We now know more about the diet of a prehistoric creature that grew up to two and a half metres long and lived in Australian waters during the time of the dinosaurs, thanks to the power of X-rays and a team of scientists at The Australian National University (ANU) and the Australian Museum Research Institute (AMRI).

Environment - Paleontology - 13.04.2023
Africa’s grassy habitats emerged 10+ million years earlier than previously thought
A pair of studies to be published April 15 in the journal Science paint a new picture about apes, ancient Africa and the origins of humans. Many scientists had once hypothesized that the first apes to evolve in Africa more than 20 million years ago ate primarily fruit and lived within the thick, closed canopy of a nearly continent-wide forest ecosystem.

Environment - Paleontology - 13.04.2023
Apes may have evolved upright stature for leaves, not fruit, in open woodland habitats
Pair of studies pushes back ape origins and grassy woodland evolution by 10 million years in Africa Anthropologists have long thought that our ape ancestors evolved an upright torso in order to pick fruit in forests, but new research from the University of Michigan suggests a life in open woodlands and a diet that included leaves drove apes' upright stature.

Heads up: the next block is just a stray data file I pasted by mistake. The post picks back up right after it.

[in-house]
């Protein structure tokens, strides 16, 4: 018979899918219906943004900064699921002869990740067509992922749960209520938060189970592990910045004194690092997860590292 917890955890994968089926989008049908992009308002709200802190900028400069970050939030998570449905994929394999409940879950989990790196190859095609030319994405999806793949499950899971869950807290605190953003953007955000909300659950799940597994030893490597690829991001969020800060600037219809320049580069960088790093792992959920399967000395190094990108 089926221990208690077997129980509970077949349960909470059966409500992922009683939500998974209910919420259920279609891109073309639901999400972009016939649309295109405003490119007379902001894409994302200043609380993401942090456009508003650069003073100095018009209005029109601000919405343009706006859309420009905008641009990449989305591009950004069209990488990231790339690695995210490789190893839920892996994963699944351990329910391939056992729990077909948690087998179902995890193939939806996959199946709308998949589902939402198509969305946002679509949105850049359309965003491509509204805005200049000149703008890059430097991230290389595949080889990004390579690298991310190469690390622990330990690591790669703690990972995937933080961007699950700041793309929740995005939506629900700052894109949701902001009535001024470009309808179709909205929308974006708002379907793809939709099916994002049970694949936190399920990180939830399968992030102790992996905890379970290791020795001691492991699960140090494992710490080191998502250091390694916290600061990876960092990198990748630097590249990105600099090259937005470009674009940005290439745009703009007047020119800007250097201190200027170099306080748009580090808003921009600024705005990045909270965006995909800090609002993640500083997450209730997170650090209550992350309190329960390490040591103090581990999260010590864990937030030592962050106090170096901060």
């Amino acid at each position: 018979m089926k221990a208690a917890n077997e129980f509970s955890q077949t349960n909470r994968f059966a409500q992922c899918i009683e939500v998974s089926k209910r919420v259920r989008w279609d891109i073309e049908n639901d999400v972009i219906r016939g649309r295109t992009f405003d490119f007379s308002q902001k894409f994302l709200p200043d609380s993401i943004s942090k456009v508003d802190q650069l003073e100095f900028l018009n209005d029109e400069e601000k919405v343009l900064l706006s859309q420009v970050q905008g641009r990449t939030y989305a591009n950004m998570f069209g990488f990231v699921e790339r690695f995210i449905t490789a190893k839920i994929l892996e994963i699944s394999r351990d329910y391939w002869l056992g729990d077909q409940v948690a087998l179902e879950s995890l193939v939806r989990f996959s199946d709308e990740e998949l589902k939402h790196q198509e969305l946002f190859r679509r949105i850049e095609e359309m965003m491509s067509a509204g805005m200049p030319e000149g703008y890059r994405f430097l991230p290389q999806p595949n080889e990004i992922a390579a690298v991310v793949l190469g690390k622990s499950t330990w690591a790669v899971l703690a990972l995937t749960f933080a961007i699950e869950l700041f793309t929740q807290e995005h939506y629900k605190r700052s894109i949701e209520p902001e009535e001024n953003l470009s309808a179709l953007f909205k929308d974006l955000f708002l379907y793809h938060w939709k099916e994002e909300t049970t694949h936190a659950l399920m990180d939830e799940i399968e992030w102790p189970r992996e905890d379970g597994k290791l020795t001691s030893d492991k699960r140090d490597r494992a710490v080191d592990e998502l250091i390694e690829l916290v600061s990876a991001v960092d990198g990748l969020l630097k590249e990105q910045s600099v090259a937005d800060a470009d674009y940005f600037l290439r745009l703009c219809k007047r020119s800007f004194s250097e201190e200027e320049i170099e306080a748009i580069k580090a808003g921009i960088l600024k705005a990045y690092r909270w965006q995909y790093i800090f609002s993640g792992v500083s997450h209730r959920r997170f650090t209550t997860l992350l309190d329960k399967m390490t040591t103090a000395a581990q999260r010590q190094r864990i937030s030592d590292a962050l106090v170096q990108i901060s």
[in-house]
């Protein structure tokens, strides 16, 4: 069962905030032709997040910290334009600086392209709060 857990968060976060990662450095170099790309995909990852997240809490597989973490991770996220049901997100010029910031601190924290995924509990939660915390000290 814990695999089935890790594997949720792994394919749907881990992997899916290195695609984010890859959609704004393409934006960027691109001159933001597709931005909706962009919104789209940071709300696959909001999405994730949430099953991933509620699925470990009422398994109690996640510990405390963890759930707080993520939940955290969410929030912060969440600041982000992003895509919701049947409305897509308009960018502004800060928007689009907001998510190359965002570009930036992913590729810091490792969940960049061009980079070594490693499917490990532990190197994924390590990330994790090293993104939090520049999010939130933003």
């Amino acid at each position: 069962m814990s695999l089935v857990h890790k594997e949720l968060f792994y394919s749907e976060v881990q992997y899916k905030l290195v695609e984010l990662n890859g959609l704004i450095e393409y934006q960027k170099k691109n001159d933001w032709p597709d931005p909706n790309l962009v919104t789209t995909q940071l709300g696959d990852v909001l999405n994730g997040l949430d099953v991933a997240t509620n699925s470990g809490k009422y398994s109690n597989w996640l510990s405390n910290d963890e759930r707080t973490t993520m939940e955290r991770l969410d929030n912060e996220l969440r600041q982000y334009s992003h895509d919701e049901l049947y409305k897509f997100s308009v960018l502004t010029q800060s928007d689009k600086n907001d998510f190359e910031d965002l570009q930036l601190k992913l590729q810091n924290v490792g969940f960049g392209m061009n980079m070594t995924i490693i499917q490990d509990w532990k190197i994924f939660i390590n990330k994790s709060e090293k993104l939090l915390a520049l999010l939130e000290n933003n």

Paleontology - Environment - 12.04.2023
SFU professor unearths the ancient fossil plant history of Burnaby Mountain
New research led by SFU paleobotanist Rolf Mathewes provides clues about what plants existed in the Burnaby Mountain area 40 million years ago during the late Eocene, when the climate was much warmer than it is today. The results of their plant fossil analysis were recently published in the International Journal of Plant Sciences.

Environment - Paleontology - 28.03.2023
80 million years old rainforest
Plant fossils from Egypt shed light on the evolutionary history of rainforests An international team of researchers led by first author Dr. Clément Coiffard of Freie Universität Berlin and Senckenberg scientist Dieter Uhl has taken a close look at the evolutionary history of tropical rainforests.

Paleontology - Environment - 14.03.2023
Dwarf and giant species are most at risk of extinction
Dwarf and giant species are most at risk of extinction
Islands are biodiversity hotspots and are home to animal species with unique characteristics, including dwarf specimens, which have evolved to very small sizes compared to their mainland relatives, and giants. An international study now reports that these species are at higher risk of extinction. The findings are supported by software developed by Daniele Silvestro of the Swiss Institute of Bioinformatics (SIB) at the University of Fribourg.